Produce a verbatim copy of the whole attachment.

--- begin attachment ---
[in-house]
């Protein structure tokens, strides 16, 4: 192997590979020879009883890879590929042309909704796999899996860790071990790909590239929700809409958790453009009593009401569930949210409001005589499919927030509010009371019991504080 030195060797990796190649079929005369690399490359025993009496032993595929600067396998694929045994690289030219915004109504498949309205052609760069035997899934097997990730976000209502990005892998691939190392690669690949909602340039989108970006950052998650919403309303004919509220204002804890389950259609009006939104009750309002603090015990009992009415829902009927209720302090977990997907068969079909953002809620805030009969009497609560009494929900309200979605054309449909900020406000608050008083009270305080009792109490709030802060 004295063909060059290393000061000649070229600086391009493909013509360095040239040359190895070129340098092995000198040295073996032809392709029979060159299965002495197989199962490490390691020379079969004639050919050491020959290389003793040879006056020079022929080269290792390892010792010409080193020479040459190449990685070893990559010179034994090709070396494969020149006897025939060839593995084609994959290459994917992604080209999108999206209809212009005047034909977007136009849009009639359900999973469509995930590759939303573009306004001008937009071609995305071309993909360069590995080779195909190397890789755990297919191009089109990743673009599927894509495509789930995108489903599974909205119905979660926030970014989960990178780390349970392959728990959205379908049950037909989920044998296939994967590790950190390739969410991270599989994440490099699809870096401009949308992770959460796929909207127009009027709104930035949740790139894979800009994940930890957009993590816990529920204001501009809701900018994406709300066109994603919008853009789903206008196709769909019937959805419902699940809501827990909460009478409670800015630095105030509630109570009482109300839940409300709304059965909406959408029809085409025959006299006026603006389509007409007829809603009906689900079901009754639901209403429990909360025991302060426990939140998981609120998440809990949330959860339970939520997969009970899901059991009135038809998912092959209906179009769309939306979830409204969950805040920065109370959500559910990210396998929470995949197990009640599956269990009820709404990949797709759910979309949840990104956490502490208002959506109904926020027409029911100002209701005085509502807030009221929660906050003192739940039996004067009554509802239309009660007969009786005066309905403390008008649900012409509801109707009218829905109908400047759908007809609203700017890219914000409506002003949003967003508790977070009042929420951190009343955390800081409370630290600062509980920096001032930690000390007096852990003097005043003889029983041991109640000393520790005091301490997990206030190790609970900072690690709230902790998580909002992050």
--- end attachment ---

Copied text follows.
[in-house]
């Protein structure tokens, strides 16, 4: 192997590979020879009883890879590929042309909704796999899996860790071990790909590239929700809409958790453009009593009401569930949210409001005589499919927030509010009371019991504080 030195060797990796190649079929005369690399490359025993009496032993595929600067396998694929045994690289030219915004109504498949309205052609760069035997899934097997990730976000209502990005892998691939190392690669690949909602340039989108970006950052998650919403309303004919509220204002804890389950259609009006939104009750309002603090015990009992009415829902009927209720302090977990997907068969079909953002809620805030009969009497609560009494929900309200979605054309449909900020406000608050008083009270305080009792109490709030802060 004295063909060059290393000061000649070229600086391009493909013509360095040239040359190895070129340098092995000198040295073996032809392709029979060159299965002495197989199962490490390691020379079969004639050919050491020959290389003793040879006056020079022929080269290792390892010792010409080193020479040459190449990685070893990559010179034994090709070396494969020149006897025939060839593995084609994959290459994917992604080209999108999206209809212009005047034909977007136009849009009639359900999973469509995930590759939303573009306004001008937009071609995305071309993909360069590995080779195909190397890789755990297919191009089109990743673009599927894509495509789930995108489903599974909205119905979660926030970014989960990178780390349970392959728990959205379908049950037909989920044998296939994967590790950190390739969410991270599989994440490099699809870096401009949308992770959460796929909207127009009027709104930035949740790139894979800009994940930890957009993590816990529920204001501009809701900018994406709300066109994603919008853009789903206008196709769909019937959805419902699940809501827990909460009478409670800015630095105030509630109570009482109300839940409300709304059965909406959408029809085409025959006299006026603006389509007409007829809603009906689900079901009754639901209403429990909360025991302060426990939140998981609120998440809990949330959860339970939520997969009970899901059991009135038809998912092959209906179009769309939306979830409204969950805040920065109370959500559910990210396998929470995949197990009640599956269990009820709404990949797709759910979309949840990104956490502490208002959506109904926020027409029911100002209701005085509502807030009221929660906050003192739940039996004067009554509802239309009660007969009786005066309905403390008008649900012409509801109707009218829905109908400047759908007809609203700017890219914000409506002003949003967003508790977070009042929420951190009343955390800081409370630290600062509980920096001032930690000390007096852990003097005043003889029983041991109640000393520790005091301490997990206030190790609970900072690690709230902790998580909002992050």